I began by flying to Bergen, Norway's second-largest city and arguably the most geographically western major city on the Scandinavian Peninsula. The first thing that I noticed upon disembarking from the plane was that the floor in the airside part of Bergen Flesland Airport is made of wood, which makes it feel very Nordic and is something you are not likely to see in any major airport in Central Europe. Oddly, although Norway is in the Schengen Area, all passengers were required to go through passport control upon exiting the plane, which as far as I know is a violation of the Schengen Agreement, although perhaps this had been done only temporarily due to the ongoing coronavirus situation. (It may have something to do with the fact that Norway is in the Schengen Area but not in the European Union, although technically that shouldn't make any difference.)
After clearing passport control and stepping into the main airside area of the airport, I noticed, upon looking out the window, that there was a large rock, nearly big enough to constitute a mountain in its own right, across the street from the airport with the text "BERGEN?" mounted on it. It was not at all clear why the question mark was there; was the mountain challenging us to assert that we were really in Bergen, as opposed to somewhere else in the world? How could we prove to this doubtful mountain that we were actually in the city which the airline said they would fly us to, and that the airline had not secretly conspired to fly us to an entirely different city? We could have been in Skarsvåg for all we knew; we didn't have any way of proving anything.
As probably the first thing which most air travelers to Bergen will see outside of the airport itself, the "BERGEN?" sign is arguably one of the most famous and visible tourist sights of the city. It regularly shows up on Instagram, Flickr, Twitter, Reddit, and other Internet sites as curious and confused travelers ask why the question mark is there. The answer is, predictably, that the text is an art installation. The piece is called "This Must Be The Place" and it is the idea of Icelandic artist Ragnar Kjartansson. The project is described thus: "The artwork encourages a sense of curiosity and open-mindedness towards the surroundings, and it places a question mark over what we think we know. Bergen? embraces humour, excitement and wonder, expectations and dreams. The artist does not seek to provide textbook answers, instead pointing to the universal human experience of being new to a place. Bergen is the place – but the place for what? The question mark contains an infinitude of possibilities". This might sound like a lot of pretentious artist-speak, so let me heap more pretentiousness on top of this by suggesting that Bergen may be the most philosophical city in Norway, and as such, it is appropriate that the first thing the city does to its visitors is ask them to question their place in reality.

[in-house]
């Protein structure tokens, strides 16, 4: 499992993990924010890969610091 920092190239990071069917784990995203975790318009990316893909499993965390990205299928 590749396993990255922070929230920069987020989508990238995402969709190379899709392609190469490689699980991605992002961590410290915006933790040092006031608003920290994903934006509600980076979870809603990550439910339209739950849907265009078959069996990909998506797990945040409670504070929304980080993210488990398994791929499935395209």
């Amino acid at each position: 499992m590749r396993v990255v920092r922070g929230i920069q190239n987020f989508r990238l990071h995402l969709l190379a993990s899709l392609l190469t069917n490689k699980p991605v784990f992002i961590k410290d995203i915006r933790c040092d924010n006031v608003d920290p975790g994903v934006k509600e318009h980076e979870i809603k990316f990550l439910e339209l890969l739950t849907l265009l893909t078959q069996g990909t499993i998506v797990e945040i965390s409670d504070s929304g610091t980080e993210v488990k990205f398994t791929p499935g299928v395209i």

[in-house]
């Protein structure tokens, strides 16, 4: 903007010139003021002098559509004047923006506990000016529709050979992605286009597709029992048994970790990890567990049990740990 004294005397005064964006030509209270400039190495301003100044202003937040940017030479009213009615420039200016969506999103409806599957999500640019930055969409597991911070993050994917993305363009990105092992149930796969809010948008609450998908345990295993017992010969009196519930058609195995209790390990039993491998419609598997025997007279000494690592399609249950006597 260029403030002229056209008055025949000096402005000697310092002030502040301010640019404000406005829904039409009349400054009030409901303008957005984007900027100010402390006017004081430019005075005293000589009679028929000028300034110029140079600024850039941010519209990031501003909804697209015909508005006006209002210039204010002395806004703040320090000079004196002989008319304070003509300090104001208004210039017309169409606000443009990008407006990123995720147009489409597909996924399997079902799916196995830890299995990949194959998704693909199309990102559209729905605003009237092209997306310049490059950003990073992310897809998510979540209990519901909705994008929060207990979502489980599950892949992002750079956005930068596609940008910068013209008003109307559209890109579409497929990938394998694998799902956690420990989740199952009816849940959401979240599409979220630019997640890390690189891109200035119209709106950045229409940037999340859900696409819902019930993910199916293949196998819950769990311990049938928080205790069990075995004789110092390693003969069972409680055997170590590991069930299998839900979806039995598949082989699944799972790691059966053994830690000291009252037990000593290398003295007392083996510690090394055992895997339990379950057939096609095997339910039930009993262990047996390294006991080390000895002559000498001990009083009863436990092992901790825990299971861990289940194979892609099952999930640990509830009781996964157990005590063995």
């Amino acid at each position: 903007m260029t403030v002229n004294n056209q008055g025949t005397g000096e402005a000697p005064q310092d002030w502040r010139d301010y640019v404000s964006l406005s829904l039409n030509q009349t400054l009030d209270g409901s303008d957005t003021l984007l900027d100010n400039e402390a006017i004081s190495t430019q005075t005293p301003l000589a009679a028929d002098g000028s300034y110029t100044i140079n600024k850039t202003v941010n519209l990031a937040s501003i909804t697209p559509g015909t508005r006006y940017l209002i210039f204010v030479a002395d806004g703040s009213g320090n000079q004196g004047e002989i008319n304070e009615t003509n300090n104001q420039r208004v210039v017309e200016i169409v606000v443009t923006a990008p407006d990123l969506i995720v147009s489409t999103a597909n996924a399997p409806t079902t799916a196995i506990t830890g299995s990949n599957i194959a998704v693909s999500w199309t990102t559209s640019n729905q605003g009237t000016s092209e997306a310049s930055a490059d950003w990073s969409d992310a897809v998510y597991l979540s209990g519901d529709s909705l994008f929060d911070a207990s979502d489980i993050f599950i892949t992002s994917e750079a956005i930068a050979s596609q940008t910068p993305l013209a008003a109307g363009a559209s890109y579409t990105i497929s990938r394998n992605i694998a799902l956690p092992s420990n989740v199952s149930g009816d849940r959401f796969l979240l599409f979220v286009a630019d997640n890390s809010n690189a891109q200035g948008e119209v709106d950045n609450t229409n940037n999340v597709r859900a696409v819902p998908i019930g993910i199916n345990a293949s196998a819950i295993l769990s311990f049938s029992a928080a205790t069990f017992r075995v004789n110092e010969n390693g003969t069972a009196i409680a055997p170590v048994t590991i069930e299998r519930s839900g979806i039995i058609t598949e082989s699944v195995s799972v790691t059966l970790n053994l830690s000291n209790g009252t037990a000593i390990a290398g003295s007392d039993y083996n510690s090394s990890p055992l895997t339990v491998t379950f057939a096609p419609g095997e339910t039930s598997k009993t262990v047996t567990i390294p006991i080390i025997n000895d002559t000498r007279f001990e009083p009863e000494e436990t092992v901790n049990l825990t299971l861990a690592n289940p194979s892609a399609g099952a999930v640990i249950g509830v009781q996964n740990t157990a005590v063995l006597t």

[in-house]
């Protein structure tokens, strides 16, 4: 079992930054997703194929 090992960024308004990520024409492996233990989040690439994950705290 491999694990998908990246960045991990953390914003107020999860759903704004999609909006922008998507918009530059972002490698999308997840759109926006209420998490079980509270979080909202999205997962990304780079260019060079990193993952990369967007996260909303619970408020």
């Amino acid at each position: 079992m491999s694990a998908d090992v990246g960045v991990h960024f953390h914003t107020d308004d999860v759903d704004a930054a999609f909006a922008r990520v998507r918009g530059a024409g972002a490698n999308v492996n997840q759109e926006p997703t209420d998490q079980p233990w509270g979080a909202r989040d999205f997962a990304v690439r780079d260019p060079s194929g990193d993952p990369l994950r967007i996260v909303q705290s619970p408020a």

The second thing Bergen does to its visitors is make them fall in love with it. Upon exiting the airport, I weighed my three apparent options for travelling from the airport to the city: Taxi, bus, or light rail. A taxi would likely have been insanely expensive, so I thought a bus might be the way to go, but the airport's bus stands were barren, and a hastily-erected sheet of paper pasted to one of the screens there informed me that bus service had been terminated due to the coronavirus situation, and it was unknown when bus service would resume. That left the light rail, which at first seemed like a generically pleasant and clean little suburban train which connects the airport to the city center. On the trip from the airport to the city, however, I saw such wondrous constructions of stone that I was amazed; Bergen is a city built into the stone of a mountain range, and even its scraggly suburbs of otherwise-unremarkable houses and shopping malls are breathtaking because of how they are situated among endless rolling hills and awe-inspiring banks of stone that erupt from the ground constantly. Riding the light rail from Bergen's airport is a more thrilling and beautiful adventure than taking a tour of the center of most European cities. I tried to keep my expectations in check, because this was only the suburbs I was seeing and I had yet to see the city as such, but I can say that if you like rocks, Bergen won't disappoint you.